Our ancestors didn’t chase solar eclipses – they chased them away
You think America is gripped with total eclipse fever now? You should have seen how our ancestors used to mark the celestial phenomenon.
Today we’ve got the benefit of scientific knowledge (and NASA’s exhaustive eclipse guide) to understand that when the sky goes dark for almost three minutes on Monday, it’s because the moon is passing between the Earth and the sun.
But if you didn’t understand celestial orbits, you would think the world was coming to an end. Day becomes night. The temperature drops. Animals act crazy. And so a corona of fascinating rituals has risen around the eclipse, from firing arrows at the sun to wearing red underwear.
“Whereas you see comets sometimes equated as a good omen – you make a wish upon seeing a ‘shooting star’ – I’ve never encountered a solar eclipse being a good or lucky omen,” James Deutsch, a curator at the Smithsonian Center for Folklife and Cultural Heritage, told Moneyish.
“Among many traditional cultures, for people who did not have the benefit of our scientific information, this was a calamity that they needed to correct,” he added. “You can only imagine what was going through people’s minds when the sky suddenly turned dark in the middle of the day.”
One common belief shared in many different parts of the world was that the sun was being devoured by some very powerful creature. Chinese and Armenian tales tell of dragons eating the sun during total eclipses; the Hungarians blamed a giant bird; the Buryats in Siberia said it was a giant bear; the Vikings blamed a sky wolf; in Vietnam, it was a frog or toad; in Paraguay and Brazil, it was the Eternal Bat or the Celestial Jaguar.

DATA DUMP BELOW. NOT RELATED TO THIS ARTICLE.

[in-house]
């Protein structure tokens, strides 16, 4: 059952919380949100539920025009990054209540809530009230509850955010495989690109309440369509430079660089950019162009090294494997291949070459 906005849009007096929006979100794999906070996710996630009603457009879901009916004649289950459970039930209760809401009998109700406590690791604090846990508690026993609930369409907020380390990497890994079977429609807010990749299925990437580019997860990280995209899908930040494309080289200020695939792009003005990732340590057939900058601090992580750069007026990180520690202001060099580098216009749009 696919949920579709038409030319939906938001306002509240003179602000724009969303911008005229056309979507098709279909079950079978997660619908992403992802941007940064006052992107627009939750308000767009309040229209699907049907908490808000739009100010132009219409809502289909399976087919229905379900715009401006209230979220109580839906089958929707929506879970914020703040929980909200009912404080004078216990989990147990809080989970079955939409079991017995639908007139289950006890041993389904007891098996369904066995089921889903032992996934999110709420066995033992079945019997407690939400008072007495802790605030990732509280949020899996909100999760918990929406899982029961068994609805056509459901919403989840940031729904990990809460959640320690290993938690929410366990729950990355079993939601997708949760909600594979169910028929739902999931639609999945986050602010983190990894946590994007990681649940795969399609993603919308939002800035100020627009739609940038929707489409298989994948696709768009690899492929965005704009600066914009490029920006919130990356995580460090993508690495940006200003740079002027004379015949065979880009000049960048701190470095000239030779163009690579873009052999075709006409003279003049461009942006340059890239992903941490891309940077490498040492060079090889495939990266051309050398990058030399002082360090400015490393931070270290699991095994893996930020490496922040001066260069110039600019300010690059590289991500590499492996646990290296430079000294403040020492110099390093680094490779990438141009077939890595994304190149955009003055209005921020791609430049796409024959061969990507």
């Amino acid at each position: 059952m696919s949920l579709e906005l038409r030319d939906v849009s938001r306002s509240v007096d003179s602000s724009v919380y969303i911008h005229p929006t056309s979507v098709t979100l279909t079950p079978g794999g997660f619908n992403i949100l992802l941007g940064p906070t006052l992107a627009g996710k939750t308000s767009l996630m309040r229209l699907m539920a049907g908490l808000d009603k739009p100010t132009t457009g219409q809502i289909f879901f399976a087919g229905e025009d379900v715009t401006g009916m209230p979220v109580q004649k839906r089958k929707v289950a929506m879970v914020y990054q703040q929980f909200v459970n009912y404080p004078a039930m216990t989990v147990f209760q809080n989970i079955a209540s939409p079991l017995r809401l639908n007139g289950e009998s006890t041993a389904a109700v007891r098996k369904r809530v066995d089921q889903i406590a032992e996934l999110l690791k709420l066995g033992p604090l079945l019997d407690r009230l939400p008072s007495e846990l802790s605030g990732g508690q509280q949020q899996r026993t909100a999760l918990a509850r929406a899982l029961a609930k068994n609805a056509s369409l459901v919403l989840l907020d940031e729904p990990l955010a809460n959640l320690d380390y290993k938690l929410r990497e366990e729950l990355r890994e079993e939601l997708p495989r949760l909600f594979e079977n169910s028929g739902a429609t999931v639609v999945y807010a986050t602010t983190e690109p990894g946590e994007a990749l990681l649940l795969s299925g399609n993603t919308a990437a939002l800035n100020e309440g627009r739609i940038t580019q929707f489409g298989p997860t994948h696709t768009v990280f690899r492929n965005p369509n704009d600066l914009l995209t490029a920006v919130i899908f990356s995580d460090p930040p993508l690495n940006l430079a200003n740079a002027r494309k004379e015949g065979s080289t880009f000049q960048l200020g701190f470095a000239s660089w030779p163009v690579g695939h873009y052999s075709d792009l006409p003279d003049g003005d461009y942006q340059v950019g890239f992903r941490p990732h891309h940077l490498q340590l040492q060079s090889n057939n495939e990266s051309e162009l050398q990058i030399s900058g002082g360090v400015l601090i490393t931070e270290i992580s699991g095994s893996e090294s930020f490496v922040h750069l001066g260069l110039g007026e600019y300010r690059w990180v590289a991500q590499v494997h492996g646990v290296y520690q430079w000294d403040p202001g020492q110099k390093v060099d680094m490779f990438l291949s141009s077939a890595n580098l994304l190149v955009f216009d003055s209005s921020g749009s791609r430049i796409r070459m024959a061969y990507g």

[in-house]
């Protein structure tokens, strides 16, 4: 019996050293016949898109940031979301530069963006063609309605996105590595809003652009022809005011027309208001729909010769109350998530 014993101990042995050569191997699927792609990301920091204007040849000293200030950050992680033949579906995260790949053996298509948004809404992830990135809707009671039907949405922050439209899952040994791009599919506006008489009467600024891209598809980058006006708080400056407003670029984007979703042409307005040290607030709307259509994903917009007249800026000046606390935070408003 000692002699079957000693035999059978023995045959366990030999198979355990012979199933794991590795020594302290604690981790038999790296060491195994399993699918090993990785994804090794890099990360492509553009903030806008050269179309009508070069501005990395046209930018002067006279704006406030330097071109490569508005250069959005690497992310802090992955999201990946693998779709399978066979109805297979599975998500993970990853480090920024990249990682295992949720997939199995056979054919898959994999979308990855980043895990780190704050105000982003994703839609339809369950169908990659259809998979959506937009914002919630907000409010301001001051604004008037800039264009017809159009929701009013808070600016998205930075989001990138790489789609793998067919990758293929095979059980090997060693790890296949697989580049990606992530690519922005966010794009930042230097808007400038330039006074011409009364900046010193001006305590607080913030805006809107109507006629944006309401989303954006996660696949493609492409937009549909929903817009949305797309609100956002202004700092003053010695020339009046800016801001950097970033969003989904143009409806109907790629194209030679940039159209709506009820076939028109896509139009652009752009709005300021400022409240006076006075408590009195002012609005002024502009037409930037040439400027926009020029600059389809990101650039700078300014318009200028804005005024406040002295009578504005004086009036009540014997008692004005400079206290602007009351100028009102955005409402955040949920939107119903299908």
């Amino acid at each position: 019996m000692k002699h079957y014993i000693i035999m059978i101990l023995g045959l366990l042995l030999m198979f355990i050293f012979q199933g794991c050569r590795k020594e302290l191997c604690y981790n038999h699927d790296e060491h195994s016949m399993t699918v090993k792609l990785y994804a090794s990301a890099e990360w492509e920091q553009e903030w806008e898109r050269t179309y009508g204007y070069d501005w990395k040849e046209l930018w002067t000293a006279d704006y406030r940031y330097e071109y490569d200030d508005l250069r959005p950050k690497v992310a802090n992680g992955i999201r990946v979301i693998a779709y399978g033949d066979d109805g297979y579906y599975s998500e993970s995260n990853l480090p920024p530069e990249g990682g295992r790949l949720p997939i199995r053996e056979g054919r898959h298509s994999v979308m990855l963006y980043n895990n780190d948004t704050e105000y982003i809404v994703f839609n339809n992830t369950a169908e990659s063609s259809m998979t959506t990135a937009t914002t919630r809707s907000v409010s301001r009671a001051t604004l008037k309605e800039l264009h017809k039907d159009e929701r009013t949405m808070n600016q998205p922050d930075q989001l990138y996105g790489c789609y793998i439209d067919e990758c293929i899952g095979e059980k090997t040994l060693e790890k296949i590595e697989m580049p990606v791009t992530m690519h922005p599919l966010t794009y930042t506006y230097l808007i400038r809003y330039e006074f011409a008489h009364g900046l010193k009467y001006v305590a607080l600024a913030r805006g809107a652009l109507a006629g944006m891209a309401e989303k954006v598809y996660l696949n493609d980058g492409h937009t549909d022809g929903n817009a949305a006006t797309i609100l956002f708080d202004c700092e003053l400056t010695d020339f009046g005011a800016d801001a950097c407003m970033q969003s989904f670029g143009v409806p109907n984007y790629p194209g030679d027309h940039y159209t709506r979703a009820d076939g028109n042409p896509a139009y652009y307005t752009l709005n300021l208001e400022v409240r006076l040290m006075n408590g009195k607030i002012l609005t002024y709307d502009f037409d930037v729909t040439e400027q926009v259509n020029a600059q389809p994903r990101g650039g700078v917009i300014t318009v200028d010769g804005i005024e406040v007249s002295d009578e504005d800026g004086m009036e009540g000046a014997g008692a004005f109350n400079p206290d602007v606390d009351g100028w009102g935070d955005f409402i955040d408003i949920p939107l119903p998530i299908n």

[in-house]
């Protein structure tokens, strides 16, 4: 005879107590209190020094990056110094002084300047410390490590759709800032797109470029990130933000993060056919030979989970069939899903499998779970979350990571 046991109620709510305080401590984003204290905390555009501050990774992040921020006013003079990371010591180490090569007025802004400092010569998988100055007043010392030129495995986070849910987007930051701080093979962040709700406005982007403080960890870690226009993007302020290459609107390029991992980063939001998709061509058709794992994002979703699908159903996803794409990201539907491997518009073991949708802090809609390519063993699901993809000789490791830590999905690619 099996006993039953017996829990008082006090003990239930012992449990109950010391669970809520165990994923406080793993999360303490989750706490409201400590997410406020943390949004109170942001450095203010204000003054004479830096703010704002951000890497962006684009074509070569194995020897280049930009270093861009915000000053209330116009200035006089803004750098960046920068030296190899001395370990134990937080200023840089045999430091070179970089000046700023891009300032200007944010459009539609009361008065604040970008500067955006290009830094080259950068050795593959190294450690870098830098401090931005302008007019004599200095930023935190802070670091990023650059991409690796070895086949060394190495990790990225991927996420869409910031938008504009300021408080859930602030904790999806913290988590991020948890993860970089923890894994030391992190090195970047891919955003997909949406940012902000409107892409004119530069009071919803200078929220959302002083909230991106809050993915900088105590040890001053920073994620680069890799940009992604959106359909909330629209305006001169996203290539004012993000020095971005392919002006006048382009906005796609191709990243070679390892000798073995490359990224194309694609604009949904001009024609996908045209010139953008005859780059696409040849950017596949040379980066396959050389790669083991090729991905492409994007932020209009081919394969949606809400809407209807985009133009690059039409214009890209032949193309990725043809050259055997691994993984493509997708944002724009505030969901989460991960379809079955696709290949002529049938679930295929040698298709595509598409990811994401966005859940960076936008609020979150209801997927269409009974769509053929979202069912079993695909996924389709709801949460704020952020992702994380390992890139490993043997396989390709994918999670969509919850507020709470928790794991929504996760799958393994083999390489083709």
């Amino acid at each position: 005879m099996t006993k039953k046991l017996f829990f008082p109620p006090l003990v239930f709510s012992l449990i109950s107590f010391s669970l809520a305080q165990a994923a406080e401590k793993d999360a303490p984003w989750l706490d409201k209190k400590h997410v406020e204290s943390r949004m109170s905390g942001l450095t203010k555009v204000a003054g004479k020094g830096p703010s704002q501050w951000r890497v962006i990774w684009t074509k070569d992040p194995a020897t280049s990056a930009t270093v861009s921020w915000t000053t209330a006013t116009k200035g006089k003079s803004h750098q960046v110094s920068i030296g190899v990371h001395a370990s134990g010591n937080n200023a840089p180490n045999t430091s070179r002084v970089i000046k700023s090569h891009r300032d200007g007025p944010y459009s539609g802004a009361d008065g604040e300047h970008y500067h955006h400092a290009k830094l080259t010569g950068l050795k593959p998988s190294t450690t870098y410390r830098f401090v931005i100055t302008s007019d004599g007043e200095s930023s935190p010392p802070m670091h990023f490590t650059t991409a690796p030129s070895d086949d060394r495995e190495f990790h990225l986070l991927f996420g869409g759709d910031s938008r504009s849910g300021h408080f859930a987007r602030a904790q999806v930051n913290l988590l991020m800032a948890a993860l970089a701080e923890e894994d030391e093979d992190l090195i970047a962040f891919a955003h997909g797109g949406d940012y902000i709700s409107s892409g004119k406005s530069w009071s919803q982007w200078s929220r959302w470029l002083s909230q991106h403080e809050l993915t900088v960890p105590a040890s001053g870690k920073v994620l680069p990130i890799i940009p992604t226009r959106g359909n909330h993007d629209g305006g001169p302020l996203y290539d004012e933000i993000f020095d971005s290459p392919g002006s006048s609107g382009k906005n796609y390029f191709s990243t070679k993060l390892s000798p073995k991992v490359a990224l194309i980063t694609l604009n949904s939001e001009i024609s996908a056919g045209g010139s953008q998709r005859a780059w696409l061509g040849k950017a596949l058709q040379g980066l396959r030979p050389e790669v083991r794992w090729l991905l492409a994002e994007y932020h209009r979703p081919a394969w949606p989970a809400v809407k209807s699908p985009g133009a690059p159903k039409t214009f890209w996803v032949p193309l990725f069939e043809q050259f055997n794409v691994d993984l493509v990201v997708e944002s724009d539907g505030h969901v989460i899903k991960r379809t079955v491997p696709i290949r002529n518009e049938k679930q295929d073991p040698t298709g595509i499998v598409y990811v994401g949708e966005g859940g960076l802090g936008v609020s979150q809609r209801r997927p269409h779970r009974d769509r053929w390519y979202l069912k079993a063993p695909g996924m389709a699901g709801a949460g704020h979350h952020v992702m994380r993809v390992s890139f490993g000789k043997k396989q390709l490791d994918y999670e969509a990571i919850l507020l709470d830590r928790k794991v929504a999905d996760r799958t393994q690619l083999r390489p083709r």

So in these cultures, people would bang pots and pans, fire cannons or pound on drums to drive the sun-swallower away. The Chippewa Indians of North America would fire flaming arrows at the sun to keep it from going out. Hindus would immerse themselves in water, believing that the purification ritual would help the sun fight the dragon trying to consume it. They would also clean their homes and throw away any cooked food.
Other cultures believed the sun and moon were in a relationship, and their movements resulted in eclipses. In Africa, fights between the sun and moon resulted in the total darkness, so people would try to encourage the sun and moon to stop fighting by resolving their own feuds or anger on the ground.
“The eclipse is a great misfortune that needs to be corrected,” summed up Deutsch.
And there are beliefs that the sun rays peeking around the moon during an eclipse are tainted or impure – which contaminate food and drinks, or laundry hung out to dry. Some feared that conceiving a child during an eclipse would lead to birth defects, or that pregnant women exposed to eclipses had children with cleft lips or disfiguring birthmarks. So Mayans and Aztecs wore an arrowhead with red string to prevent this, and even today, some superstitious women in South America will wear red pants or underwear with a safety pin through them. For the record, moms-to-be, science shows you can safely go outside and observe the eclipse.
Solar eclipses were bad news for rulers. In China, because the sun was the symbol of the emperor, seeing it go dark was taken as a serious warning. So the emperor would leave the main palace, eat vegetarian and perform rituals to save the sun, as he feared for his life. The Greeks would let commoners or prisoners play at being “king” for a day, with all the perks of the royal court, in hopes of tricking the eclipse and saving the real king.
So it’s not surprising William Shakespeare used eclipses as bad signs in his tragedies “King Lear” and “Antony and Cleopatra.” Solar eclipses have also been creepy plot devices in Stephen King’s books “Dolores Claiborne” and “Gerald’s Game.”
But the North American Navajo Indians observed the eclipse a bit more closely to how many American families will do so on Monday, by pausing to acknowledge what a special occasion this was. They stayed inside with family and sang special songs, and they also didn’t eat, drink or sleep while the eclipse was happening.
“People like to believe that they are not victims of forces beyond their control – we like to feel we have some control over the situation,” said Deutsch. So we tell ourselves that throwing spilled salt over our left shoulders, or wearing a special charm or token, will bring us good luck.
Or that making enough noise will drive the dragon away from the sun.
“We’re constantly surrounded by possible misfortune, so we find a way to ‘correct’ it,” said Deutsch.
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